California U.S. Senate Debate
The four top candidates faced off for the first time. Democrats Barbara Lee, Katie Porter and Adam Schiff clashed over earmarks and the Gaza war, and ganged up on Republican Steve Garvey over his support for former President Trump. But will the debate change the dynamics of the race before the March 5 primary?
By YUE STELLA YU, CalMtters
The four leading U.S. Senate contenders in California tried to use 90 minutes of free air time Monday night to solidify their pitches to voters — and also to set themselves apart from their opponents.
But the biggest fireworks in their first debate happened when the three Democrats ganged up on Republican Steve Garvey, repeatedly pressing him to say whether he would vote for former President Donald Trump this year.
Garvey wouldn’t play ball — even after Rep. Katie Porter trolled his baseball fame.
Porter: “Once a Dodger, always a dodger…. This is not the minor leagues. Who will you vote for?”
Despite not committing to a choice in 2024, Garvey said that he voted for Trump in 2016 and in 2020 (“both times, he was the best person for the job”) and that he doesn’t believe “Joe Biden has been good for this country.”
Garvey also caught flak — particularly from Rep. Barbara Lee, who received cheers from the audience after calling Garvey “so patronizing” for touting his recent tours of homeless encampments, where he said he “went up to them and touched them and listened to them.”
But Garvey wasn’t the only one who received criticism from his fellow debaters. In addition to railing against Wall Street and the Washington establishment, Porter slammed Rep. Adam Schiff for taking money from special interest groups, to which he replied: “I gave that money to you, Katie Porter.”
Schiff, for the most part, focused on his record challenging Trump, appearing to wear his 2023 censure by the House as a badge of honor (“I was censured for standing up to a corrupt president… and I would do it all over again.”) And Lee highlighted her personal background — as a formerly unhoused person, as a single mother of two and as a woman who had an illegal abortion — to drive home her platform of expanding social services.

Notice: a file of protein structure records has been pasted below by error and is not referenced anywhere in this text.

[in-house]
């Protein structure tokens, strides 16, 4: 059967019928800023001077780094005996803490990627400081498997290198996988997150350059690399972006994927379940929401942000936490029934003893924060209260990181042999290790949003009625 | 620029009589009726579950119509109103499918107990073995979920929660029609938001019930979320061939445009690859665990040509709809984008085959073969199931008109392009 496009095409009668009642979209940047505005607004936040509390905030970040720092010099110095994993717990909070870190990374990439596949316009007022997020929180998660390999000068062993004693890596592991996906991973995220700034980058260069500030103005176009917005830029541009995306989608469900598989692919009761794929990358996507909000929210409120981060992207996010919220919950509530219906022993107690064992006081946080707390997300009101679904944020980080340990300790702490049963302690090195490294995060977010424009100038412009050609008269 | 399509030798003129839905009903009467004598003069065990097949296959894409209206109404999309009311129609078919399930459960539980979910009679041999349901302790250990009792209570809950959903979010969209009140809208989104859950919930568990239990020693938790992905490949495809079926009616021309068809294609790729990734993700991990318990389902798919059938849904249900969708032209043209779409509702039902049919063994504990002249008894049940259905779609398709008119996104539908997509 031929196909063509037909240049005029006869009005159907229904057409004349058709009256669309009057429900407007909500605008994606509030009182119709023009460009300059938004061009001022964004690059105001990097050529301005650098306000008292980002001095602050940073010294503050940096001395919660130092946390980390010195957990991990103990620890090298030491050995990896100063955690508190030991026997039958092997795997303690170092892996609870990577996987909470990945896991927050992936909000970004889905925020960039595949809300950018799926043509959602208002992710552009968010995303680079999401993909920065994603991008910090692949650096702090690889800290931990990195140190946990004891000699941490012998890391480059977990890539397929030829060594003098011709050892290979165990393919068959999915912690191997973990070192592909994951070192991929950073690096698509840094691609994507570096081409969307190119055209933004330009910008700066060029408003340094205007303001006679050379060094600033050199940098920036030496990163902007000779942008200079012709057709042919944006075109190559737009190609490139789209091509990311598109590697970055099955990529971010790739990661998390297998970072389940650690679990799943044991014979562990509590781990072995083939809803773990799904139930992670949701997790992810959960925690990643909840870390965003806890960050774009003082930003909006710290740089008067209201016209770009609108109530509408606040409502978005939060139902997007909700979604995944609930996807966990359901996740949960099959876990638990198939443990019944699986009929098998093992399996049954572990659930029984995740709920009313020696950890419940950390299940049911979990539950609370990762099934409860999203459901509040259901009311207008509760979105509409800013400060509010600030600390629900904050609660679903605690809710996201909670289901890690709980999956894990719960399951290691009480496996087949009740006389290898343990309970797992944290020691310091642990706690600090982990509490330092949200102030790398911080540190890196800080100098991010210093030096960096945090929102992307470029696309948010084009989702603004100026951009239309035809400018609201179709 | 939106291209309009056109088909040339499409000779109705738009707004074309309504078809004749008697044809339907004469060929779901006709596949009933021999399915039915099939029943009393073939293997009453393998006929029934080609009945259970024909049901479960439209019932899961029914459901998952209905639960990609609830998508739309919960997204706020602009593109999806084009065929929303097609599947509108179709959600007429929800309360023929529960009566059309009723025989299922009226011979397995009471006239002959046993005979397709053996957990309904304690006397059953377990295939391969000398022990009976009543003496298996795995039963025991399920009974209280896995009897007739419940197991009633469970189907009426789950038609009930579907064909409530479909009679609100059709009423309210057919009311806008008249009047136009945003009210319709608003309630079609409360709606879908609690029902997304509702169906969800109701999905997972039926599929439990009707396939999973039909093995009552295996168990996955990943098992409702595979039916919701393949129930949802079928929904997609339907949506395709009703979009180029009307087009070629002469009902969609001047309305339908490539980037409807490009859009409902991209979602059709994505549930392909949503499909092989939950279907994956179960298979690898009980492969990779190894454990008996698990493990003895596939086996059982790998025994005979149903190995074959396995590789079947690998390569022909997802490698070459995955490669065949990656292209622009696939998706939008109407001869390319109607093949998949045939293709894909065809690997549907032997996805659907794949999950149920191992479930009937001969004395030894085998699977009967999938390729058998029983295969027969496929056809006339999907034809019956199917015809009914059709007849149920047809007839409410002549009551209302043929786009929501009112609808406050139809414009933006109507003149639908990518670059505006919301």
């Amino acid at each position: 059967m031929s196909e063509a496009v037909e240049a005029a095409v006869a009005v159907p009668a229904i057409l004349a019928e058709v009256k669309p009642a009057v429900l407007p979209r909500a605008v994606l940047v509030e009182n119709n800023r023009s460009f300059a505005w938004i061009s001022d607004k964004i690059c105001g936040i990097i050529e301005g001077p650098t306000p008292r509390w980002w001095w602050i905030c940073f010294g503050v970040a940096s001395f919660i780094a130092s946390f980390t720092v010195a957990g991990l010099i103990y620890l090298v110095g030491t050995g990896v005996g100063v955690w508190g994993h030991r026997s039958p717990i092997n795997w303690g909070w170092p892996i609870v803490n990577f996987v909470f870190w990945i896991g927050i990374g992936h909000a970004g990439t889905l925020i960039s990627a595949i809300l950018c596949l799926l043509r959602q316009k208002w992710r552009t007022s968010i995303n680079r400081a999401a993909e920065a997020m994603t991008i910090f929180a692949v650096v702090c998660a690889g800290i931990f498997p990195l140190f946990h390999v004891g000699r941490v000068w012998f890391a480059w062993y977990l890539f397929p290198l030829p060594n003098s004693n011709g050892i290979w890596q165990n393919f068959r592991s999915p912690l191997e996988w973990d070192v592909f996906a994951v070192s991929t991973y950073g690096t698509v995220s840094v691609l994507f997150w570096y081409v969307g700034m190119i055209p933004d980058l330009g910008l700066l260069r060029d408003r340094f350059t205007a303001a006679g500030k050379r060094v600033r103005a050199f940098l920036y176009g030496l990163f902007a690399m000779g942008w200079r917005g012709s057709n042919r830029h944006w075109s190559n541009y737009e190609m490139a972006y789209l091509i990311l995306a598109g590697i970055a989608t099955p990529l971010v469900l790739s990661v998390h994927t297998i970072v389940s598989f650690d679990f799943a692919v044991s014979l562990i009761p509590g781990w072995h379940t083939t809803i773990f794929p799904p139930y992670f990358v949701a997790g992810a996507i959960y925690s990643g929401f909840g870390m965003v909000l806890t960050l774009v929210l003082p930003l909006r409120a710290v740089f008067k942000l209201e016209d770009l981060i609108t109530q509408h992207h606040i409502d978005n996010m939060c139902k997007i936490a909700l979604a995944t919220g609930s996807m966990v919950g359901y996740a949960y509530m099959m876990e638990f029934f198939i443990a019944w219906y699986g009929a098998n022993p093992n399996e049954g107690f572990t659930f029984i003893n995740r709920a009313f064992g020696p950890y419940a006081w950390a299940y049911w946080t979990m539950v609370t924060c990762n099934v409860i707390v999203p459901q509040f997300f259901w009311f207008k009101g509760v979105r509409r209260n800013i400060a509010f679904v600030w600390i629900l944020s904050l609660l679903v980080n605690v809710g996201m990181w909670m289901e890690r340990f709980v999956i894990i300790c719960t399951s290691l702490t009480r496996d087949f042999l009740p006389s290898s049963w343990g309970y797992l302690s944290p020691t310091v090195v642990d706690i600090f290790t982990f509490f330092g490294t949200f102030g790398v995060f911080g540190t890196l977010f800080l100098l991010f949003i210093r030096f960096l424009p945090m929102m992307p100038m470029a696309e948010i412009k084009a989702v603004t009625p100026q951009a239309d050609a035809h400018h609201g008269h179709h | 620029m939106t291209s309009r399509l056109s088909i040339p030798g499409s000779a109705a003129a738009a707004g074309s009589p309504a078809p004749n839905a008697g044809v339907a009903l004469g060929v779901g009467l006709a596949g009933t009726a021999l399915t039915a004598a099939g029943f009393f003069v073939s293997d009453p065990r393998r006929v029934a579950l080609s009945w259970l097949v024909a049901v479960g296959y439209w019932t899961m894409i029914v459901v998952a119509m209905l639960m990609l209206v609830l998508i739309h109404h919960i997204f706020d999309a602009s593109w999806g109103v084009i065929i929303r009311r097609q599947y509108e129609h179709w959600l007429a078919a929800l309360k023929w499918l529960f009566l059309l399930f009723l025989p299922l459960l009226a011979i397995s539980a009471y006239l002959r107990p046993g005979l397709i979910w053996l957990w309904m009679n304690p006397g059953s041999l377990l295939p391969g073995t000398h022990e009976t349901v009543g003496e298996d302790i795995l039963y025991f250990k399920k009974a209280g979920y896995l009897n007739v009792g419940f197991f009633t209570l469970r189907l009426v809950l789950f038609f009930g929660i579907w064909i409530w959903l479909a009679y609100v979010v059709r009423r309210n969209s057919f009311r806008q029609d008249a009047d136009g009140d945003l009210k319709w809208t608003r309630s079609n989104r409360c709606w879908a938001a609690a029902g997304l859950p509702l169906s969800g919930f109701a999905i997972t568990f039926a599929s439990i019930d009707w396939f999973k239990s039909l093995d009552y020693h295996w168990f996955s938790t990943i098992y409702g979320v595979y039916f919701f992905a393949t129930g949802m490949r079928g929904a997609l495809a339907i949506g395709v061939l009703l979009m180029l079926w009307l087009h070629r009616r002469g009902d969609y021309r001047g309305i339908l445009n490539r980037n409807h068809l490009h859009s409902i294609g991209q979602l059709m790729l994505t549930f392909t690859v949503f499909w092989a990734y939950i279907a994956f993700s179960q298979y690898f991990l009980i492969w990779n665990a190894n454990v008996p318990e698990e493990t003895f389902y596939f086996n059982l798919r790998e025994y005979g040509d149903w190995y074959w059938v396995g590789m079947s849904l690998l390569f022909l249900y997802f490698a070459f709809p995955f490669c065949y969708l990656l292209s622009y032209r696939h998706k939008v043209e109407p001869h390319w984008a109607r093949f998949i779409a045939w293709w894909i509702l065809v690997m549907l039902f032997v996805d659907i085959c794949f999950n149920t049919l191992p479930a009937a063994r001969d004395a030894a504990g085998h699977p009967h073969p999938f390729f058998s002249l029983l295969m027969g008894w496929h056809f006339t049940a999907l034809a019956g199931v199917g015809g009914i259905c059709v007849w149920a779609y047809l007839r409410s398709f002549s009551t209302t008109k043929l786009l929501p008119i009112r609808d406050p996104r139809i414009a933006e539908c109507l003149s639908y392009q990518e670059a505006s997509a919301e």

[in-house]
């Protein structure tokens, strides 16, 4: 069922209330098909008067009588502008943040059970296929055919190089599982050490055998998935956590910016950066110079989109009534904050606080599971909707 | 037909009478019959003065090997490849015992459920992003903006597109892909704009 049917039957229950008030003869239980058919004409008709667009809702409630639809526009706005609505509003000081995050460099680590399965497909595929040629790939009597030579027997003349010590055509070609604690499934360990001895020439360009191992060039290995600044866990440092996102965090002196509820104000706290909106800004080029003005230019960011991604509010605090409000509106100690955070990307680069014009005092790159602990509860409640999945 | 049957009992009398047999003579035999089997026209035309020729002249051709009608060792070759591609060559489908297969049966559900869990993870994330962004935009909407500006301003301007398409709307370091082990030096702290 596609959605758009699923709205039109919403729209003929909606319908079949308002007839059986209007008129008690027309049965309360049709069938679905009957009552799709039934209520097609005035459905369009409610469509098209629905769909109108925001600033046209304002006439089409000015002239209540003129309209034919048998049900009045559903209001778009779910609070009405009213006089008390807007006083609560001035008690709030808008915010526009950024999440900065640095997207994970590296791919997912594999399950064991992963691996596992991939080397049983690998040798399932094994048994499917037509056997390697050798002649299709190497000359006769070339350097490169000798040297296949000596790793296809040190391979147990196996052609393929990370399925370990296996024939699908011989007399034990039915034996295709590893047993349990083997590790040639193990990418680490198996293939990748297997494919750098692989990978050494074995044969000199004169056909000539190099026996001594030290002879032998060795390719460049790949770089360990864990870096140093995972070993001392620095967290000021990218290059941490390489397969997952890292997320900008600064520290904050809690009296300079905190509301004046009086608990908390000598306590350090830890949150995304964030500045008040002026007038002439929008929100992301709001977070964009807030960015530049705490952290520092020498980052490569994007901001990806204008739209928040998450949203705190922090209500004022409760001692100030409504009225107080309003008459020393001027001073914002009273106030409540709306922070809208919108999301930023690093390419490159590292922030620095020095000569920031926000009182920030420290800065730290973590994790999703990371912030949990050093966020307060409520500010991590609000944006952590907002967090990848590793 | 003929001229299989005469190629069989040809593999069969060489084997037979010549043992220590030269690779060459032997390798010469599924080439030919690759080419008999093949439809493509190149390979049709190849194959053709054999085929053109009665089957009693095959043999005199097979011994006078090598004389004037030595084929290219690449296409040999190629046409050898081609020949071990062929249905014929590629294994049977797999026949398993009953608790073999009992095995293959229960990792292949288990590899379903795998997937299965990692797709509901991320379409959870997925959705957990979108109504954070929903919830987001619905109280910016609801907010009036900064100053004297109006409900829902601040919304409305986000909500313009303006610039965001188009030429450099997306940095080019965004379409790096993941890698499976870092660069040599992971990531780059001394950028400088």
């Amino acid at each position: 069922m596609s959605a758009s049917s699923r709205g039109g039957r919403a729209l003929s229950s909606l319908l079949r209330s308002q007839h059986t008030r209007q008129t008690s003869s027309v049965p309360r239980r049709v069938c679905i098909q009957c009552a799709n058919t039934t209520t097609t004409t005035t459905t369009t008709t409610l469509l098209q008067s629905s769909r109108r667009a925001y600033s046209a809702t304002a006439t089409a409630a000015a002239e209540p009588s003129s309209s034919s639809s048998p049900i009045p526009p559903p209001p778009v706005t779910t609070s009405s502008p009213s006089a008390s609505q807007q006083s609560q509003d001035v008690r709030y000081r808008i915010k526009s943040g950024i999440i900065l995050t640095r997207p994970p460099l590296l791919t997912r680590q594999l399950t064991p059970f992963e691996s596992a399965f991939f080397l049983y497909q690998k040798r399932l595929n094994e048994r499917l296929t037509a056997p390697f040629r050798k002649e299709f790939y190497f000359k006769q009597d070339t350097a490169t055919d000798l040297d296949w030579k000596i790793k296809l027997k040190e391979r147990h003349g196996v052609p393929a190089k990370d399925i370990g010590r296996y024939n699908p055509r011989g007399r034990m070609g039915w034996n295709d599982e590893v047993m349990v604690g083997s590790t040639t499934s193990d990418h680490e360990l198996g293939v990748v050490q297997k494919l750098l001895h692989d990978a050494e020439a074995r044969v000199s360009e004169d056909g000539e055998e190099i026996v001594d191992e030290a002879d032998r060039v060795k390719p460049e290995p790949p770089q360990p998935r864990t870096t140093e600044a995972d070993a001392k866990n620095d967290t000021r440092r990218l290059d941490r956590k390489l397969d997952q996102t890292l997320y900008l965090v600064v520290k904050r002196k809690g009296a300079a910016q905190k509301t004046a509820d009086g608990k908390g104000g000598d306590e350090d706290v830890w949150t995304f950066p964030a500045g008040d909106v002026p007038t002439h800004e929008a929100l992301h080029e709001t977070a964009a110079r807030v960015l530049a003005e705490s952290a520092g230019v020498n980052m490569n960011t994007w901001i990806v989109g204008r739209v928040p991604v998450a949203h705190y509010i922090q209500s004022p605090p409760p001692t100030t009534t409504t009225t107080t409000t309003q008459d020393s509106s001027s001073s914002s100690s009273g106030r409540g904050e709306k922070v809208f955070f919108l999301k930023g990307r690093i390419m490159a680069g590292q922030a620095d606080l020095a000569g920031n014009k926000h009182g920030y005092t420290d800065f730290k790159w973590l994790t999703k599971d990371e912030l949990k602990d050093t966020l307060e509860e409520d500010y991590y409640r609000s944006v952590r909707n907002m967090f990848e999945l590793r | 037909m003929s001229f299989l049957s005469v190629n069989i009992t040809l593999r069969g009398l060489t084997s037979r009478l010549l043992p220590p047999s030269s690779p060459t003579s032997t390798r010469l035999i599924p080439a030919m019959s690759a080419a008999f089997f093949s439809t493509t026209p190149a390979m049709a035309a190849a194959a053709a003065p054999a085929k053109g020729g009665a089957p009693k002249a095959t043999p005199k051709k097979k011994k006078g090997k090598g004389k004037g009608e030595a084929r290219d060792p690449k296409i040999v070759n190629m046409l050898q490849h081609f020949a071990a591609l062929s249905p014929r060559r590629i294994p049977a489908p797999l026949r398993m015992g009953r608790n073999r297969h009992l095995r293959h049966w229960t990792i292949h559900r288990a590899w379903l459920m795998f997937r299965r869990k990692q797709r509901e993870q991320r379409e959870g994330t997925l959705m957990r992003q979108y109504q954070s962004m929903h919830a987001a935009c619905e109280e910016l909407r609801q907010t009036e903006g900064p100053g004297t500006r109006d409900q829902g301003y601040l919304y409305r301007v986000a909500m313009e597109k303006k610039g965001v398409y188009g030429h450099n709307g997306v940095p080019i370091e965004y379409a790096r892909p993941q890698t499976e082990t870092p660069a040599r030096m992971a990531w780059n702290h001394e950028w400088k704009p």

As the lone opponent of earmarks among the three Democrats, Porter argued that the practice invited corruption and is a “fancy word for Washington politicians substituting their personal interests… for what our needs are,” while the other Democrats argued that bringing back billions of federal dollars to the state helps Californians (Said Schiff: “Any senator from California that says, ‘No, I’m not going to fight for those resources,’ that’s going to be wonderful news for 49 other states…”)
And on the Gaza war, Lee pointed out that she was the first candidate to call for a permanent ceasefire, arguing that increasing civilian casualties “will never lead to peace for Israelis nor the Palestinians.” Schiff, meanwhile, said he supports an independent Palestinian state, but that Israel had a right to defend itself, while Porter said that the conditions for a ceasefire are complex, and “you can’t say (ceasefire) and make it so.” Garvey said he stands with Israel and said after the horrific Oct. 7 Hamas attack, a two-state solution isn’t possible until the next generation.
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